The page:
Bulletins

Gavin Newsom wants to bail out Diablo Canyon nuclear power plant

The aging nuclear power plant could get bailed out with money from the bipartisan infrastructure law to keep the carbon-free electrons flowing.

Diablo Canyon nuclear power plant seen from the air. Blue cooling ponds are in the foreground while the Pacific hits the shore in the background.

Diablo Canyon may get a new lease on life.

Photo: George Rose/Getty Images

Calfornia's last nuclear power plant standing could get a new lease on life. California Gov. Gavin Newsom said he's looking to score some federal cash that the Biden administration set aside last month to keep the country's aging nuclear fleet up and running. That would help keep the carbon-free electricity flowing.


The Biden administration is trying to maintain nuclear reactors at risk of shutting down by offering $6 billion in funding approved last year as part of the bipartisan infrastructure law. Diablo Canyon Power Plant is a prime candidate, and Newsom told the Los Angeles Times editorial board last week that he's looking for a piece of that $6 billion pie to keep it open.

Right now, owner Pacific Gas & Electric is aiming to close it around 2025. The nuclear plant generated nearly 9% of all electricity in the state in 2020. Though its share of electricity generated is smaller than hydropower, wind and solar — all carbon-free forms of energy — the plant still has import in an era where every ton of carbon not dumped in the atmosphere matters.

Newsom said he has a May 19 deadline to draw funds for the plant. "We would be remiss not to put that on the table as an option," he said.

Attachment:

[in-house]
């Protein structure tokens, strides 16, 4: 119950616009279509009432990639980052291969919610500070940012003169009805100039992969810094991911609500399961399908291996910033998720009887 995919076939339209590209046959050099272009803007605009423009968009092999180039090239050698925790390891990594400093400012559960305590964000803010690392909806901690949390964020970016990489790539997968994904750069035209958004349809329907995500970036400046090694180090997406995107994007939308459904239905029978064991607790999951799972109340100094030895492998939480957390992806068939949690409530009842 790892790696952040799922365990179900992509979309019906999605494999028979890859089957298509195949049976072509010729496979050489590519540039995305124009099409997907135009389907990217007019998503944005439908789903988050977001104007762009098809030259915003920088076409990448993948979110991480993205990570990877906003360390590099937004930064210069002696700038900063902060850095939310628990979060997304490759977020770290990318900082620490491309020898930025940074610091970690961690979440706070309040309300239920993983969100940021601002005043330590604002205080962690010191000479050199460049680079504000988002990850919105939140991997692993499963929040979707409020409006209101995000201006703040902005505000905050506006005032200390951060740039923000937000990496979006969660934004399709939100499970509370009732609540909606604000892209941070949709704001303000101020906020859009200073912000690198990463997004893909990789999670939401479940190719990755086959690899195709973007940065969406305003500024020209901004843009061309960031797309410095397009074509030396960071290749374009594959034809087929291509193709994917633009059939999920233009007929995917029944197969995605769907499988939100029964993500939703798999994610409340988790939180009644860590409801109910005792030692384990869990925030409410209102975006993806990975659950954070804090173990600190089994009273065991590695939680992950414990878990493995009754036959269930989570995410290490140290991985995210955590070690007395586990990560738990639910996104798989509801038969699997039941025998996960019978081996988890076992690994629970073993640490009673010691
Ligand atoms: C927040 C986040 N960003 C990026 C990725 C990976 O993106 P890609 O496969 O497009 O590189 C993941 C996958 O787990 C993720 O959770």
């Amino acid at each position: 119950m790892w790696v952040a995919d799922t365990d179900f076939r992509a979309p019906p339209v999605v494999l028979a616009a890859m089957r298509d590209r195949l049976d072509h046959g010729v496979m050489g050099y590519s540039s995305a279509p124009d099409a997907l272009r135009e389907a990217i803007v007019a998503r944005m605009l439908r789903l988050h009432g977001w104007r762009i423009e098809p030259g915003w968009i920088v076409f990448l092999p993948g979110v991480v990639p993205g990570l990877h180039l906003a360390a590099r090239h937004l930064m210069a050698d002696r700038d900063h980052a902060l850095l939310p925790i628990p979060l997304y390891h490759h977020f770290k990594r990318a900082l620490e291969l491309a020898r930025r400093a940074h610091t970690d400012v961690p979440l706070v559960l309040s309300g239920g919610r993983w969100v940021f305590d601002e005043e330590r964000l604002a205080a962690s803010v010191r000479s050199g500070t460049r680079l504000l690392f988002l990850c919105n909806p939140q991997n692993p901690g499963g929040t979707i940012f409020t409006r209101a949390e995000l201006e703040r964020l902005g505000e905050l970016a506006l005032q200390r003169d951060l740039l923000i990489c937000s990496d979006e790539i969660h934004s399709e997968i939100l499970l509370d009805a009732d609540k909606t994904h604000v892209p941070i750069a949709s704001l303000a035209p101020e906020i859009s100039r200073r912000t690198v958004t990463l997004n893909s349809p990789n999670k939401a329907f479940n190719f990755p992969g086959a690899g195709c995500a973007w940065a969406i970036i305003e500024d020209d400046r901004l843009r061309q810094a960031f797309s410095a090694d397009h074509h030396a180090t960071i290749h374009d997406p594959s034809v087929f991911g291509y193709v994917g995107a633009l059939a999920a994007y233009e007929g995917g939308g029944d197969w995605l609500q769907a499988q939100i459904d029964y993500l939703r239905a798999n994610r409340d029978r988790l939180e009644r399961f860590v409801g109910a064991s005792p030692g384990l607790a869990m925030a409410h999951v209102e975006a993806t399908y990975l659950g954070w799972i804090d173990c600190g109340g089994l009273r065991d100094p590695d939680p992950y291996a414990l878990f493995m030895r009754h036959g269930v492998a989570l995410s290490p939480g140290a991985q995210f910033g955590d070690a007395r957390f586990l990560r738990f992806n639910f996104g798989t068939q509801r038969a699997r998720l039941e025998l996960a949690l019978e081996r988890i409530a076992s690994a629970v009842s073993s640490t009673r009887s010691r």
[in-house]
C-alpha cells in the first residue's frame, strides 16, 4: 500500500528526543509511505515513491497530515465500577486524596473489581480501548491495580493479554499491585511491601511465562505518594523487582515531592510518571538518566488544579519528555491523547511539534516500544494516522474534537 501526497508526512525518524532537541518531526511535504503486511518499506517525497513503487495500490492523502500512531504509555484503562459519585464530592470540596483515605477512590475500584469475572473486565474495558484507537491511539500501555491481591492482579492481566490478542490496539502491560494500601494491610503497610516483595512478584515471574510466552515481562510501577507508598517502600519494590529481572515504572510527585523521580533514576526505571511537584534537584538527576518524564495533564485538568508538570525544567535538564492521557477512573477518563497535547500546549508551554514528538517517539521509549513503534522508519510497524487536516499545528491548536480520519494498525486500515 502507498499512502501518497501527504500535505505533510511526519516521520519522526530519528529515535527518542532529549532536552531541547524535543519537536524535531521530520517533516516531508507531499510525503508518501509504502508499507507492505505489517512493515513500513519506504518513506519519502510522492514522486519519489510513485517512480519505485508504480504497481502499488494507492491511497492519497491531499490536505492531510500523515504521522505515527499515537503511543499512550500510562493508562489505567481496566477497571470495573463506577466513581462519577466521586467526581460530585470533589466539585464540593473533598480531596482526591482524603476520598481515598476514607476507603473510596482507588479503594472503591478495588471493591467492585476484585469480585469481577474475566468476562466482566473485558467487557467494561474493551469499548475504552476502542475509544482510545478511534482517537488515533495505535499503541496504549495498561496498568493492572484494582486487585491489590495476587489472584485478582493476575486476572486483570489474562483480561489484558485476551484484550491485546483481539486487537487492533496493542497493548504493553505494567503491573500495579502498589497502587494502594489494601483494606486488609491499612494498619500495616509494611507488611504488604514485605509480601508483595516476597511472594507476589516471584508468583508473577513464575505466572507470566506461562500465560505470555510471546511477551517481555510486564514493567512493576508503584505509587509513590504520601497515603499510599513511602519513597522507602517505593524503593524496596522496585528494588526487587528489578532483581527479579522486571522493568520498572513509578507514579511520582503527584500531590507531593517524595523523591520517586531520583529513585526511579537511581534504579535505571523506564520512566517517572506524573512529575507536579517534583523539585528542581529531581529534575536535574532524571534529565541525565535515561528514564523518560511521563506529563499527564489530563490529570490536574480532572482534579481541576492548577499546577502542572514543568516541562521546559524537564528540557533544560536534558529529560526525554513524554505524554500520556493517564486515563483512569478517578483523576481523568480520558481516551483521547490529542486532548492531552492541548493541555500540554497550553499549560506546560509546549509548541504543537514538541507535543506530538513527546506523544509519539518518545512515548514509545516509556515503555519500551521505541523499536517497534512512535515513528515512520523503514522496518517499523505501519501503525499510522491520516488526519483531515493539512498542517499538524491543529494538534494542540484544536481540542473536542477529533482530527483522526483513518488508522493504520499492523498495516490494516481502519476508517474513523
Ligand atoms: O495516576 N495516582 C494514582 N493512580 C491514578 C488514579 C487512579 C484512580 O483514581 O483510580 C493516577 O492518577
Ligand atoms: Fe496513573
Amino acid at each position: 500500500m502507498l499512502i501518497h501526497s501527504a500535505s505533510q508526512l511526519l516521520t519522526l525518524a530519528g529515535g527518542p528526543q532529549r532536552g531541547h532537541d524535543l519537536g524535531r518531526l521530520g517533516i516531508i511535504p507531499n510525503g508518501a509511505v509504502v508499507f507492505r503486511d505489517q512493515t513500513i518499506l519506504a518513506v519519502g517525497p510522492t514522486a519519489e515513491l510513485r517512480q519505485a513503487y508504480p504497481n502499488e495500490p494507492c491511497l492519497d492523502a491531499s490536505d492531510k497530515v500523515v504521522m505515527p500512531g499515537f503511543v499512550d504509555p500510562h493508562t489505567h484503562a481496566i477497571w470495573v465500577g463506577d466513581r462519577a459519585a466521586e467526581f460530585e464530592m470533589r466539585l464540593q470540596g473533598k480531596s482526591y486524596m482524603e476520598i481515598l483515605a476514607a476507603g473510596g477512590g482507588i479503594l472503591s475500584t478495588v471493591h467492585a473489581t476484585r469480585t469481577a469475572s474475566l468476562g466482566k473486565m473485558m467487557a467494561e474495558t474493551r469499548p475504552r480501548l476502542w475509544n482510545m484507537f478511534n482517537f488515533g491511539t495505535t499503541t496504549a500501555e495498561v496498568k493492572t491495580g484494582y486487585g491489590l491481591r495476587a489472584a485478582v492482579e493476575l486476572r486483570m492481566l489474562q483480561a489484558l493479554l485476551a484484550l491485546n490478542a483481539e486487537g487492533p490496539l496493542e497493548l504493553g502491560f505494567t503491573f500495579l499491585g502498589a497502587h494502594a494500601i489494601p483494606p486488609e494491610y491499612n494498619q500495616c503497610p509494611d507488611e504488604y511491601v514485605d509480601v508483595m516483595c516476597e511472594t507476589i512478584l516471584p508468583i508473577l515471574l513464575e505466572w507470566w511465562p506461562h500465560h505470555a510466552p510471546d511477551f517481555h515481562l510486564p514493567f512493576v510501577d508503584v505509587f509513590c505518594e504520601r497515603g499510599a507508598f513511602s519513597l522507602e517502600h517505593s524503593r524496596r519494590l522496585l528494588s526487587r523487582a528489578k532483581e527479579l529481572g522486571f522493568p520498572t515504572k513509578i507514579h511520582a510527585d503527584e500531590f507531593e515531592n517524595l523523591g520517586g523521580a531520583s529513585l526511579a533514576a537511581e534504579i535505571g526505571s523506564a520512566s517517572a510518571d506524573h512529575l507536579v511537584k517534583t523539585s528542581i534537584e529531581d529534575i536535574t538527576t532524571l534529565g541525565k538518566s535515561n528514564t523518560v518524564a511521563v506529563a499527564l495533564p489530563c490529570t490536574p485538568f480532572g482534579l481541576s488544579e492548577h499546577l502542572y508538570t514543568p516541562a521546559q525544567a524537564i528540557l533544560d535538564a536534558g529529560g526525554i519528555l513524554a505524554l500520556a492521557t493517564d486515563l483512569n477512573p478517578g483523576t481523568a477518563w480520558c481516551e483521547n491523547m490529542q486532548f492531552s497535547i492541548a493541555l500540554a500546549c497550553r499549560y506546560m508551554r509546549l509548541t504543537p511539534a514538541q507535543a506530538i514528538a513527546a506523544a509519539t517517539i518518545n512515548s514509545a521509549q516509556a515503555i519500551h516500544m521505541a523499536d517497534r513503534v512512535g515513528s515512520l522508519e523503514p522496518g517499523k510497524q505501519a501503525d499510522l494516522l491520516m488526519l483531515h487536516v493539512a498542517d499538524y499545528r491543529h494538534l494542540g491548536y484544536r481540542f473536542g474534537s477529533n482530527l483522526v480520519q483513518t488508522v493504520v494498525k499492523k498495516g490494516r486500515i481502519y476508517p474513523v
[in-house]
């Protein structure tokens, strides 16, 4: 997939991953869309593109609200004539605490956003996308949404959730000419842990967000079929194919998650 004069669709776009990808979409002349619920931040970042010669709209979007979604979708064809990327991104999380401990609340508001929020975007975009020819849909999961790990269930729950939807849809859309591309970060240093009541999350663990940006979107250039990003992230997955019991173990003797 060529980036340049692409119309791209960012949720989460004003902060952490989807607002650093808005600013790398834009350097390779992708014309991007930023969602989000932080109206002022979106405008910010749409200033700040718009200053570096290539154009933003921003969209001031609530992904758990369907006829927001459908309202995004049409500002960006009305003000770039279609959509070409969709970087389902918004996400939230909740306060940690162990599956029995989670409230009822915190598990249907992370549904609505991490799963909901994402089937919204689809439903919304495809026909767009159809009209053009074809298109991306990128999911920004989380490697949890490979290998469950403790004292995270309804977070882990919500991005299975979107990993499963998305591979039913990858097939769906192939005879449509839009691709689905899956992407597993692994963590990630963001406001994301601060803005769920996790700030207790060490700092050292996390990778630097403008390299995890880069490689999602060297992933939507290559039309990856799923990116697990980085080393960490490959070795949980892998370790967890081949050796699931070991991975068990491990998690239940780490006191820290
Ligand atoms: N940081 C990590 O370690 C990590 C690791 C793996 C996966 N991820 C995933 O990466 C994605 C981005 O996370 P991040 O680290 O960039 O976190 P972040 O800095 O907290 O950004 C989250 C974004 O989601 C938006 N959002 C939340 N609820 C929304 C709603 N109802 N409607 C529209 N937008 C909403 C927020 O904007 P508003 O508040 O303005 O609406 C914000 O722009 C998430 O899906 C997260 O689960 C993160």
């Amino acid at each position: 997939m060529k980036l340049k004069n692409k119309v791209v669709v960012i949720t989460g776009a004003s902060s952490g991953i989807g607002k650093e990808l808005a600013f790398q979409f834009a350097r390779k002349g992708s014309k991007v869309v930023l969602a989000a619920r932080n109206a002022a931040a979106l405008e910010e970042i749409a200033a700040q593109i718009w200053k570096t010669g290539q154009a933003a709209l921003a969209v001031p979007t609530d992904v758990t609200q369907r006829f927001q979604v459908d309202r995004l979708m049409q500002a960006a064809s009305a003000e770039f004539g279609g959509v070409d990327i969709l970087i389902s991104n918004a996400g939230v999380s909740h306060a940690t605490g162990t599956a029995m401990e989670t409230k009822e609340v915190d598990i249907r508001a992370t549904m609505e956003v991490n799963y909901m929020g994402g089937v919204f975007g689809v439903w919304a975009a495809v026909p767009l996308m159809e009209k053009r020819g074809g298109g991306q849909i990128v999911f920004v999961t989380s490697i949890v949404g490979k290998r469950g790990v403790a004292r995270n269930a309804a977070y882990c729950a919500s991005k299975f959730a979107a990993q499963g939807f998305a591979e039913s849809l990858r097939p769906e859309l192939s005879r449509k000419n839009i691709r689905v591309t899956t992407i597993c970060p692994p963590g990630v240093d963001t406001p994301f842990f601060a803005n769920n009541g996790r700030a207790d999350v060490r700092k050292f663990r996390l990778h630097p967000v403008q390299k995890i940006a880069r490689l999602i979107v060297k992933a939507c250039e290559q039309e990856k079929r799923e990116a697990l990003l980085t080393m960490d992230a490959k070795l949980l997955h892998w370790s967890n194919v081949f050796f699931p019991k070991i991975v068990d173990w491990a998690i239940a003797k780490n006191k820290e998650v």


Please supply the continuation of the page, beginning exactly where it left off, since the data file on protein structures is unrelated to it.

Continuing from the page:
Nuclear reactors are great for generating clean electricity, but many are approaching the end of their shelf life. They're also expensive to operate compared to natural gas and renewables. Many utilities across the country have started to close reactors. That's caused carbon emissions in some states to rise as a result. It happened most recently New York, which shuttered its last nuclear plant in 2021.

If Diablo Canyon closes, the plan could be to replace it with coal-fired power imported from Wyoming, which is even worse for the climate than gas. California has stringent climate goals, including reducing greenhouse emissions 40% below 1990 levels by the end of this decade. Keeping Diablo Canyon up and running could help keep that goal within reach.

Newsom said he's been wanting to preserve Diablo since the summer of 2020, when a heat wave forced the state's electric grid to implement blackouts. “Some would say it’s the righteous and right climate decision,” Newsom told the editorial board.

But while preserving existing nuclear power is an important climate buffer, we can only throw money at aging reactors for so long. California — and the world — also needs to double down on wind and solar to avert the worst impacts of climate change.

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Bulletins